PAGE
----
Whether we stir them into our tea or coffee, sip on diet drinks, or eat snacks or meals that use them as ingredients, most of us consume artificial sweeteners on a regular, if not daily, basis.
Many of us choose artificial sweeteners because of their low calorie content – there’s 0 calories in a sachet of sweetener, compared with around 20 calories in a teaspoon of sugar, making them an attractive prospect if you’re on a diet. It’s also thought that swapping sugar for sweeteners can help to prevent tooth decay and keep blood sugar levels stable.
However, artificial sweeteners have been the topic of debate for many years, with some researchers suggesting that they can hinder your weight loss goals.
A 2017 study from the University of Manitoba showed that artificial sweeteners can actually be linked to weight gain, as well as putting you at higher risk of developing diabetes, high blood pressure and heart disease.
The scientists reviewed data from 37 studies, which analysed more than 400,000 people for an average period of 10 years.
Lead author of the study, Dr Meghan Azad told the Press Association, “The results showed a statistically significant association between consumption of artificial sweeteners and higher risks of diabetes and heart disease, as well as increased weight gain.”
Although she explained that more work needs to be done to further investigate the link, Dr Azad advised that caution should be taken until ‘the long-term health effects of artificial sweeteners are fully characterised.’
‘Given the widespread and increasing use of artificial sweeteners, and the current epidemic of obesity and related diseases, more research is needed to determine the long-term risks and benefits of these products,’ she added.
In addition to the controversy about their contribution to weight gain, there have been various health warnings about artificial sweeteners over the years, but both the European Food Safety Authority have concluded that they are safe when taken in recommended guidelines, even for children and pregnant women.
Cancer Research UK also states on their website that ‘large studies in humans have provided strong evidence that artificial sweeteners do not increase the risk of cancer.’
Yet many experts do not recommend having artificial sweeteners on a regular basis. Frida Harju, nutritionist at health app Lifesum, says, “While artificial sweeteners contain less calories than other sweeteners, many also carry risks, which outweigh the benefit of their low-calorie content.”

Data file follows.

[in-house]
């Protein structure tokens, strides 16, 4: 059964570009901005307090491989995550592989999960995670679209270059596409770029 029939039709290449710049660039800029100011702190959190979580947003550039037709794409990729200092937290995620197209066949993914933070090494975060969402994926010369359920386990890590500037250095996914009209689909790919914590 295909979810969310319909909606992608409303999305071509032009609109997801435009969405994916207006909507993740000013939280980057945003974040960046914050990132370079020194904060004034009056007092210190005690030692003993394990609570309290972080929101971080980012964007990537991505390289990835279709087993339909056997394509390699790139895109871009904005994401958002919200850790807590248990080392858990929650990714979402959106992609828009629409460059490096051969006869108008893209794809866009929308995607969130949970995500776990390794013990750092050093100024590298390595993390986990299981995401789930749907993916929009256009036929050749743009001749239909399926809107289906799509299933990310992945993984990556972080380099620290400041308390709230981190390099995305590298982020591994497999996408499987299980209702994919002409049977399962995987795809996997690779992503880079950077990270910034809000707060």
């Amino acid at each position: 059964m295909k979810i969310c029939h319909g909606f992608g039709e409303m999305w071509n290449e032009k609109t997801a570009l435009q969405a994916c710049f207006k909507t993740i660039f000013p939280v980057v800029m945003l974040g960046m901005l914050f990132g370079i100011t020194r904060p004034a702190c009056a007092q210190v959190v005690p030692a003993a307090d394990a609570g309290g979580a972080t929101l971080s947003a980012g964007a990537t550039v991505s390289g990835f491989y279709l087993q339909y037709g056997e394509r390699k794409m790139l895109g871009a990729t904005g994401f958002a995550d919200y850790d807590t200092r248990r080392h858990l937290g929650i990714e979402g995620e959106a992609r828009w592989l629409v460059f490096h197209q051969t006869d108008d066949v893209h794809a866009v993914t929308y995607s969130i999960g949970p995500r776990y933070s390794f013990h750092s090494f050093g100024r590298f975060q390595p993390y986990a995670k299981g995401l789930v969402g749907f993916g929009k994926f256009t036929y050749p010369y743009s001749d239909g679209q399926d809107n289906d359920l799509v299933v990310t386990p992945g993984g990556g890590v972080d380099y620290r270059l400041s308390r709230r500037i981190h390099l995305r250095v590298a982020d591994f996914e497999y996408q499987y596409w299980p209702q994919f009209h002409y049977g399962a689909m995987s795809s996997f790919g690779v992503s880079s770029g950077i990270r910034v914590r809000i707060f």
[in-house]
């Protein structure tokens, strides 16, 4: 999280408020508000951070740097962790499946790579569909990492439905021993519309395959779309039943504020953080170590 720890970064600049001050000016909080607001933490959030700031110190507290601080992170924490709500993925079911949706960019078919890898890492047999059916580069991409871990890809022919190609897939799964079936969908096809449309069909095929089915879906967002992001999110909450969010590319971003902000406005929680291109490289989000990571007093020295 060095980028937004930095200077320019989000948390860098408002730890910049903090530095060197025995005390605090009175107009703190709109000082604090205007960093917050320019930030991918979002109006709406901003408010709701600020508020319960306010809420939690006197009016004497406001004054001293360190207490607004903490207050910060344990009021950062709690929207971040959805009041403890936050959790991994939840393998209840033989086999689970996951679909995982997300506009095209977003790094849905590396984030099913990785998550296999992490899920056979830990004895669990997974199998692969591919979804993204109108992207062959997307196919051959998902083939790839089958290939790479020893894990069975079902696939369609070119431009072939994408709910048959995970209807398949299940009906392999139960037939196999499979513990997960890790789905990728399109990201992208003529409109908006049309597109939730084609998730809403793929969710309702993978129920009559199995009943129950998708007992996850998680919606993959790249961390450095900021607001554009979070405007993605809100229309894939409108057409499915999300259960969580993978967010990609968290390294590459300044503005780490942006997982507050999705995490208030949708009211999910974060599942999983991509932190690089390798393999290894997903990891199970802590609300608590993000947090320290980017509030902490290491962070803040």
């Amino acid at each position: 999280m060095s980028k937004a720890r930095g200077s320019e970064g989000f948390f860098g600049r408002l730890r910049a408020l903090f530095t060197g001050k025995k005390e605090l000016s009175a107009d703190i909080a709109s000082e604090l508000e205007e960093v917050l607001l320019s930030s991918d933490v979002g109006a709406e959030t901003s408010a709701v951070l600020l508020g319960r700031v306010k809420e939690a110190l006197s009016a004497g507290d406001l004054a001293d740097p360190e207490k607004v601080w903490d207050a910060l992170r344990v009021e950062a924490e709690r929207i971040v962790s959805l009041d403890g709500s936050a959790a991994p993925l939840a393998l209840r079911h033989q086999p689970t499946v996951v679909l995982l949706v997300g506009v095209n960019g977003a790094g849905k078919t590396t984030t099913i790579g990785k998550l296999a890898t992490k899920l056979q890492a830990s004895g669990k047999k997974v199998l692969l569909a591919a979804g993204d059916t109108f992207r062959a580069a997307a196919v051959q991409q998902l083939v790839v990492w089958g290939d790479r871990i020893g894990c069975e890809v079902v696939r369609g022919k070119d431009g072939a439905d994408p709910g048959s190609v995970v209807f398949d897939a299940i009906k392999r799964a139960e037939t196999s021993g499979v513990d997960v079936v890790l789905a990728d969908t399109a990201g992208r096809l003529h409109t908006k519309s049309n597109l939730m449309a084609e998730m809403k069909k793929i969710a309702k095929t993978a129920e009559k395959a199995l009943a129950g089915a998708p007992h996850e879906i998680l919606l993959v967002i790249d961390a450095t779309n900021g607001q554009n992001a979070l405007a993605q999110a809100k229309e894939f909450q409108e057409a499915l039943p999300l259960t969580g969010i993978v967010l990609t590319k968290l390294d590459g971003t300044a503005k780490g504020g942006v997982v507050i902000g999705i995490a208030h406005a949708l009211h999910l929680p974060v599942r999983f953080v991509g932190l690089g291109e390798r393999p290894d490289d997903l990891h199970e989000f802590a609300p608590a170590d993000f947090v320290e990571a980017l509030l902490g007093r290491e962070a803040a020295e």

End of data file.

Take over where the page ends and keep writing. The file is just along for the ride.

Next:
What are artificial sweeteners?
You might recognise them under brand names, such as Splenda, Canderel, or Sweetex, but artificial sweeteners come in a number of forms. On packaging, they may be referred to as acesulfame K, aspartame, saccharin, sorbitol, sucralose, or xylitol, amongst others.
They’re approved for use in a range of different food and drink products in the UK, from yogurts and sauces to baked goods, and even some chewing gums and toothpastes.
How many artificial sweeteners can I have a day?
The EFSA puts sweeteners through rigorous safety checks before they can be included in products on our shelves – so there’s no need to count each tablet you click, or sugar-free mint you suck.
‘As part of the evaluation process, the EFSA sets an acceptable daily intake (ADI), which is the maximum amount considered safe to consume each day over the course of your lifetime,’ the NHS explains.
‘You don’t need to keep track of how much sweetener you consume each day, as our eating habits are factored in when specifying where sweeteners can be used.’
Some sweeteners, however, can cause laxative effects if consumed in excess, so you may want to reduce your intake if you find yourself affected in this way.
What are the natural alternatives to artificial sweeteners?
If you want to cut down on your intake of artificial sweeteners, you could consider using natural sugar substitutes such as honey, maple syrup, or even fruits such as dates or banana puree, which can make excellent substitutes when you’re baking. Frida also suggests agave syrup, coconut sugar and fiber syrup, which is a soluble dietary fibre and, like artificial sweeteners, is almost calorie-free.
You may also wish to begin cooking more of your family’s foods from scratch rather than buying jarred or packaged products, as this gives you greater control over your consumption.
Overall then, it seems, artificial sweeteners aren’t particularly bad for us at all. But, like everything, they should be consumed in moderation, with a full awareness of what you’re putting in to your body.